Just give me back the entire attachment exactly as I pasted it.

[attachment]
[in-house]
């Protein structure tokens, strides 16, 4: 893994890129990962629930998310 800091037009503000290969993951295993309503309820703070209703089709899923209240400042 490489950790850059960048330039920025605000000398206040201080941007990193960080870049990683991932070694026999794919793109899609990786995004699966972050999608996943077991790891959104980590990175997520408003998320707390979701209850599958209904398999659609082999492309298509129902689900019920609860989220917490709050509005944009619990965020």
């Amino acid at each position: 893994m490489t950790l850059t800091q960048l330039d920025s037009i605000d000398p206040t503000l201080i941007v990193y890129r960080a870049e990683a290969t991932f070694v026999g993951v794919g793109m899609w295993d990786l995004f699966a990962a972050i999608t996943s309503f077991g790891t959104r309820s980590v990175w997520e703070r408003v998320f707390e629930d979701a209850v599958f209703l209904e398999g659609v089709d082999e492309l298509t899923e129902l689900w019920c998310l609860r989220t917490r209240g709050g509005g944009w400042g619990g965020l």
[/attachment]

[in-house]
């Protein structure tokens, strides 16, 4: 893994890129990962629930998310 800091037009503000290969993951295993309503309820703070209703089709899923209240400042 490489950790850059960048330039920025605000000398206040201080941007990193960080870049990683991932070694026999794919793109899609990786995004699966972050999608996943077991790891959104980590990175997520408003998320707390979701209850599958209904398999659609082999492309298509129902689900019920609860989220917490709050509005944009619990965020």
């Amino acid at each position: 893994m490489t950790l850059t800091q960048l330039d920025s037009i605000d000398p206040t503000l201080i941007v990193y890129r960080a870049e990683a290969t991932f070694v026999g993951v794919g793109m899609w295993d990786l995004f699966a990962a972050i999608t996943s309503f077991g790891t959104r309820s980590v990175w997520e703070r408003v998320f707390e629930d979701a209850v599958f209703l209904e398999g659609v089709d082999e492309l298509t899923e129902l689900w019920c998310l609860r989220t917490r209240g709050g509005g944009w400042g619990g965020l």